Spinning studs between exhaust manifold and pre-catalytic converter

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Vancouver, WA
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2002 Protege5
I'm replacing my pre-catalytic converter gasket on my protege, but two of the studs are just spinning in place. The bottom of the stud is just a round disk that I think is supposed to be welded into place. I've tried a few makeshift ideas to get the nuts off, but can't seem to figure out a good way without breaking anything. Does anyone have any ideas/tips on how to get these off?
 

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2020 CX-5 AWD
Getting them out will probably require cutting, either with a thin or ultra thin wheel in an angle grinder and/or a metal cut-off wheel in a Dremel. Either of those tools potentially can get the job done, and which one to use depends on what the access situation is. But if you can get both tools into the work, then the angle grinder should always be faster and better for this job.

It would probably be faster and easier to cut the bolt head instead of through the nut, however access always rules for these jobs, and you may be forced to make the less desirable choice on that. Another possible approach might be to grind the bolt head, instead of slicing it off. If grinding seems like a better idea on one or both of them, then use a standard thick grinding wheel instead of the thin slicing wheel.

And there is one other last resort tool to consider, if it's physically impossible to use either of the other ones. A fresh, high quality metal blade (Diablo, ...) in a reciprocating saw can also get this job done. However, those brute force saws can do lots of damage in a heartbeat and can be much more difficult to control, so extreme care is a must with that one. I have successfully used a recip saw/Diablo myself on frozen LCA bolts, and can confirm it's incredibly fast and highly effective. But that applies to anything else that the blade touches as well, and it would only take a second for one of those saws to possibly create a much bigger problem than you already have.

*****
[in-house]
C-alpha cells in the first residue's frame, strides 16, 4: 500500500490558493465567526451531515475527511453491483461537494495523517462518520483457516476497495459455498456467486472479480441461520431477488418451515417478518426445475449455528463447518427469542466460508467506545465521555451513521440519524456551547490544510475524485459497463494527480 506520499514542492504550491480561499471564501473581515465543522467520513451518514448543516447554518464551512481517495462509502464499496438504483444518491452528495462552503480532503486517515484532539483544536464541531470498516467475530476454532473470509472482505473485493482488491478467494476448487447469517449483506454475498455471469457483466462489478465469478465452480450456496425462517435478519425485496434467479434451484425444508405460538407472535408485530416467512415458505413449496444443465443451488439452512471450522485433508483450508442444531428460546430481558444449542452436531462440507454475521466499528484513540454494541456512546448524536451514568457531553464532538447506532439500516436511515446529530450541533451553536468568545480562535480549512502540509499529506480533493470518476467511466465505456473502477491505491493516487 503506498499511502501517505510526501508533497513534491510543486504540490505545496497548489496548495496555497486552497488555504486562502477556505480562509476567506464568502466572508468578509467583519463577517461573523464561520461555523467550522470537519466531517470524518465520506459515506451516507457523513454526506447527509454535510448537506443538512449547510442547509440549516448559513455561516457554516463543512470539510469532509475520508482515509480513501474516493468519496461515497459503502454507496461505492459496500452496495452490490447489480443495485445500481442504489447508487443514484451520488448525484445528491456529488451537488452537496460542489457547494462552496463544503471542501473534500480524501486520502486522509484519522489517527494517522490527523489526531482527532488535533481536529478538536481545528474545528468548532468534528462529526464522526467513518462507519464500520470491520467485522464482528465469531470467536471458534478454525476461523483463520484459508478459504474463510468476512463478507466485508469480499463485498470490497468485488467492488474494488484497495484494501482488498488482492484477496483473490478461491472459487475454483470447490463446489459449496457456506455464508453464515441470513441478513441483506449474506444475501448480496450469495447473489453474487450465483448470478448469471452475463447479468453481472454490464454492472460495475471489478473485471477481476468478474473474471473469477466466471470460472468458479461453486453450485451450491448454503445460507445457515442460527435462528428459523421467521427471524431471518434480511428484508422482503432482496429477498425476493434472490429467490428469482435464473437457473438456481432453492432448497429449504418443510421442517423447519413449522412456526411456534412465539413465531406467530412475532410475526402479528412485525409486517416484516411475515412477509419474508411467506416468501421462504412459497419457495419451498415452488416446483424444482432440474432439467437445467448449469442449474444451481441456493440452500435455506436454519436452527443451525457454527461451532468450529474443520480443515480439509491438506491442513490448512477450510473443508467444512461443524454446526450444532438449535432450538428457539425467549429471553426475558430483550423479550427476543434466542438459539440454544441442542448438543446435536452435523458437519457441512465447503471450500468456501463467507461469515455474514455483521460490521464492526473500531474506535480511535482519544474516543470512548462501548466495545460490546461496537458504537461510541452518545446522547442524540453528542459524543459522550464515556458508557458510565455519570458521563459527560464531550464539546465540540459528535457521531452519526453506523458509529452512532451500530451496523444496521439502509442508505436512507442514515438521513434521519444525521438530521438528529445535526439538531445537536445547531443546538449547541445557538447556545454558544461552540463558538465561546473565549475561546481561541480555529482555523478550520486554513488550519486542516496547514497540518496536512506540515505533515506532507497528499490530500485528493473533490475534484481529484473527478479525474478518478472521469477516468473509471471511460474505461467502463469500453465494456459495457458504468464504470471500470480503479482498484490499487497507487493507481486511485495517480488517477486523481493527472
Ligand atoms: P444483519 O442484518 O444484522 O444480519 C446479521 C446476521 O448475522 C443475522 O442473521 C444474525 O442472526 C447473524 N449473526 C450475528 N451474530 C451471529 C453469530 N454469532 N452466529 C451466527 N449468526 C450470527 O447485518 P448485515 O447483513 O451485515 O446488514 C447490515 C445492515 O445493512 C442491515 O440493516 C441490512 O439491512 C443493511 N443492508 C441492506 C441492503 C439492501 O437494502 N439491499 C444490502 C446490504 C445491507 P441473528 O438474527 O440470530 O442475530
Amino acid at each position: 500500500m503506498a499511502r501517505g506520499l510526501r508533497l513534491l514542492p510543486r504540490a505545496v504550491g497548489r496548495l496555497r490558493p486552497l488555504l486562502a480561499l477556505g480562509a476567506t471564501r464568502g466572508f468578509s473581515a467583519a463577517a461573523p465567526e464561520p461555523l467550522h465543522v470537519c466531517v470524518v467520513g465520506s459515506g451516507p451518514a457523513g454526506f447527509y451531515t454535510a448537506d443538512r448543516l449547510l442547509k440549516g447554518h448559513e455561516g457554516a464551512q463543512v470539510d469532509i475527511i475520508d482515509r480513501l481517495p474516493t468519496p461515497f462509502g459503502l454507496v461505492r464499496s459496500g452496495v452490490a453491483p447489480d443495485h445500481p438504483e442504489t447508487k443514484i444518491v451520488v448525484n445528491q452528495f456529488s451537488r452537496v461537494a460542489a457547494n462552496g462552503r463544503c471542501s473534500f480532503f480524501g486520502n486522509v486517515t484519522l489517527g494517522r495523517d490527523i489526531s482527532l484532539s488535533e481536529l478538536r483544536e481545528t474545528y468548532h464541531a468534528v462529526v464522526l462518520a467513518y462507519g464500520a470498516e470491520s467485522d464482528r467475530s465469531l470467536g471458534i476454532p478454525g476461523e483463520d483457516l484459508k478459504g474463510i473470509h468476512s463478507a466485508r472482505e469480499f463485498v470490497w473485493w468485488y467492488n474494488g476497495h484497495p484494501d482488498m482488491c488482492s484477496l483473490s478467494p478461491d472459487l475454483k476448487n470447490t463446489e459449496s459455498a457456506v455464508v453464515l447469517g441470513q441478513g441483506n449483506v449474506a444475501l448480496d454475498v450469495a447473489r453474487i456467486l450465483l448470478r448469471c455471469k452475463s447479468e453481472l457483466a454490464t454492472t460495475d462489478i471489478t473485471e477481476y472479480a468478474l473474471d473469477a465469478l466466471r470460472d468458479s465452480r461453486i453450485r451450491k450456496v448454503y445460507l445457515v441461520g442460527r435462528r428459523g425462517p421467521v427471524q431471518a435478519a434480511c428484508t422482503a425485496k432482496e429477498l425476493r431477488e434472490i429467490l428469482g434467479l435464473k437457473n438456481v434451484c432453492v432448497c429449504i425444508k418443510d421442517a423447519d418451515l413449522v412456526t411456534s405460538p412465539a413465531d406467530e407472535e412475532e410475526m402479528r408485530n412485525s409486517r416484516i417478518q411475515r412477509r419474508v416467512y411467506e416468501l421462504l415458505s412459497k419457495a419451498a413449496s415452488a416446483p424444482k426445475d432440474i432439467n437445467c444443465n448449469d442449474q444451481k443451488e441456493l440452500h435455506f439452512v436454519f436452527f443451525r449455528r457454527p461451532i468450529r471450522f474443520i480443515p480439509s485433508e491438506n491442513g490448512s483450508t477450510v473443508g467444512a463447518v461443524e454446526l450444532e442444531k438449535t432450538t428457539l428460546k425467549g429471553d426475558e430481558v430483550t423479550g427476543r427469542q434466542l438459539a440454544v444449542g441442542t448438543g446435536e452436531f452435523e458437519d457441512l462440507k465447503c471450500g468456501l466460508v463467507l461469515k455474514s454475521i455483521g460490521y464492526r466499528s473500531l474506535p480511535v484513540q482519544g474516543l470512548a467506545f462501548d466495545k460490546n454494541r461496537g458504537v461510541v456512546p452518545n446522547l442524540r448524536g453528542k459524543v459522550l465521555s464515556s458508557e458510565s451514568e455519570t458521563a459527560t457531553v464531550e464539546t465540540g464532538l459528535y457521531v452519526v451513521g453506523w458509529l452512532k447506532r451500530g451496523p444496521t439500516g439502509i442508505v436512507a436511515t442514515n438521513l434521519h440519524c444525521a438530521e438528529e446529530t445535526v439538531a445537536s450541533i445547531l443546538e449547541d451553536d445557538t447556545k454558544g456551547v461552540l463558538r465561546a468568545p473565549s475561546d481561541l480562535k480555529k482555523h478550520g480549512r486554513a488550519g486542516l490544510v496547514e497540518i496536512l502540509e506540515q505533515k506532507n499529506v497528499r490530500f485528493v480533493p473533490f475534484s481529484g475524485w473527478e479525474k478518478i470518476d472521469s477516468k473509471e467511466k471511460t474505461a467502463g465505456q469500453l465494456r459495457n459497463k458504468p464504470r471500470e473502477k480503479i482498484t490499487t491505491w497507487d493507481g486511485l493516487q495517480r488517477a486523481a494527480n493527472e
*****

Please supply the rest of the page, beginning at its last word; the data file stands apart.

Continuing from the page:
Regardless of which tool you use, block off the O2 sensor, its wiring with solid plastic or metal, along with anything else in the work area that might get damaged if the cutting tool slips. Full wraparound goggles or face shield is mandatory (for me anyway). Good luck with it!
 

31N007

31N007
:
Mazda Protege5
Edmaz pretty much hit it on the head regarding removal if the studs or nuts won't budge.

If the stud is coming out with the nut, that too is an okay scenario. I will say that the threads in the exhaust components likely will end up buggered, so you will want to exercise caution when reinstalling. I bought a cheap-o Harbor Freight tap and die kit to clean out threads, and I would even be inclined to install new hardware (that I would source at a Lowes or Home Depot) in lieu of the aged and rather well heat-treated stuff.
 
:
Vancouver, WA
:
2002 Protege5
Getting them out will probably require cutting, either with a thin or ultra thin wheel in an angle grinder and/or a metal cut-off wheel in a Dremel. Either of those tools potentially can get the job done, and which one to use depends on what the access situation is. But if you can get both tools into the work, then the angle grinder should always be faster and better for this job.

It would probably be faster and easier to cut the bolt head instead of through the nut, however access always rules for these jobs, and you may be forced to make the less desirable choice on that. Another possible approach might be to grind the bolt head, instead of slicing it off. If grinding seems like a better idea on one or both of them, then use a standard thick grinding wheel instead of the thin slicing wheel.

And there is one other last resort tool to consider, if it's physically impossible to use either of the other ones. A fresh, high quality metal blade (Diablo, ...) in a reciprocating saw can also get this job done. However, those brute force saws can do lots of damage in a heartbeat and can be much more difficult to control, so extreme care is a must with that one. I have successfully used a recip saw/Diablo myself on frozen LCA bolts, and can confirm it's incredibly fast and highly effective. But that applies to anything else that the blade touches as well, and it would only take a second for one of those saws to possibly create a much bigger problem than you already have.

Regardless of which tool you use, block off the O2 sensor, its wiring with solid plastic or metal, along with anything else in the work area that might get damaged if the cutting tool slips. Full wraparound goggles or face shield is mandatory (for me anyway). Good luck with it!
Thank you for the thorough reply. I have access to all of those tools, and could probably pretty easily cut off the bolt shown in the picture, but I'm hesitant to try with the second bolt. The second bolt is in the back and there's really not a whole lot of room, and I worry that I would just end up damaging things. This is my first car too, so I'm fairly inexperienced, but I have really enjoyed learning and fixing some things myself. I'm thinking for this job I might have to go to a muffler shop or my mechanic down the street though. Thanks again for your help.